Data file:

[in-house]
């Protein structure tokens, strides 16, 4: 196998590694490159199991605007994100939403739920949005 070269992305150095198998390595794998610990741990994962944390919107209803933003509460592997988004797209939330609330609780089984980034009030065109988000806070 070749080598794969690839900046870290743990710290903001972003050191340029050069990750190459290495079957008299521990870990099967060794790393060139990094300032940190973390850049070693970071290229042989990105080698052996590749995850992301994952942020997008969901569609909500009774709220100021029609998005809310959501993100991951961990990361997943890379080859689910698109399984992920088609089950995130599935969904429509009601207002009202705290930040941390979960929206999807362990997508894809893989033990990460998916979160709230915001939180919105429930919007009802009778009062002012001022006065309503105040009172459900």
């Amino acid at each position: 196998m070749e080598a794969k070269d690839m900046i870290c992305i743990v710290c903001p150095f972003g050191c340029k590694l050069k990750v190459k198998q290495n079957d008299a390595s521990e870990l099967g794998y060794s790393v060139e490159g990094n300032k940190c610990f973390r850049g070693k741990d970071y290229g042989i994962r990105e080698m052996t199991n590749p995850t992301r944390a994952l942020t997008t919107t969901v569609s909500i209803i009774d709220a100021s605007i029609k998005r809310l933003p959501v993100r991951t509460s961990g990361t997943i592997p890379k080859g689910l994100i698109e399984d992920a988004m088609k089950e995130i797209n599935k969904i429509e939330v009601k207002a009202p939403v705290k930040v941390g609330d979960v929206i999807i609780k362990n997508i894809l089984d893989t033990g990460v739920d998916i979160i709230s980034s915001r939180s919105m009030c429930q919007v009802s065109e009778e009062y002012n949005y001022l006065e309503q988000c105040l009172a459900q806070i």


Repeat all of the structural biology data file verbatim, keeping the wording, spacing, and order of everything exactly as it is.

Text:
[in-house]
């Protein structure tokens, strides 16, 4: 196998590694490159199991605007994100939403739920949005 070269992305150095198998390595794998610990741990994962944390919107209803933003509460592997988004797209939330609330609780089984980034009030065109988000806070 070749080598794969690839900046870290743990710290903001972003050191340029050069990750190459290495079957008299521990870990099967060794790393060139990094300032940190973390850049070693970071290229042989990105080698052996590749995850992301994952942020997008969901569609909500009774709220100021029609998005809310959501993100991951961990990361997943890379080859689910698109399984992920088609089950995130599935969904429509009601207002009202705290930040941390979960929206999807362990997508894809893989033990990460998916979160709230915001939180919105429930919007009802009778009062002012001022006065309503105040009172459900």
């Amino acid at each position: 196998m070749e080598a794969k070269d690839m900046i870290c992305i743990v710290c903001p150095f972003g050191c340029k590694l050069k990750v190459k198998q290495n079957d008299a390595s521990e870990l099967g794998y060794s790393v060139e490159g990094n300032k940190c610990f973390r850049g070693k741990d970071y290229g042989i994962r990105e080698m052996t199991n590749p995850t992301r944390a994952l942020t997008t919107t969901v569609s909500i209803i009774d709220a100021s605007i029609k998005r809310l933003p959501v993100r991951t509460s961990g990361t997943i592997p890379k080859g689910l994100i698109e399984d992920a988004m088609k089950e995130i797209n599935k969904i429509e939330v009601k207002a009202p939403v705290k930040v941390g609330d979960v929206i999807i609780k362990n997508i894809l089984d893989t033990g990460v739920d998916i979160i709230s980034s915001r939180s919105m009030c429930q919007v009802s065109e009778e009062y002012n949005y001022l006065e309503q988000c105040l009172a459900q806070i």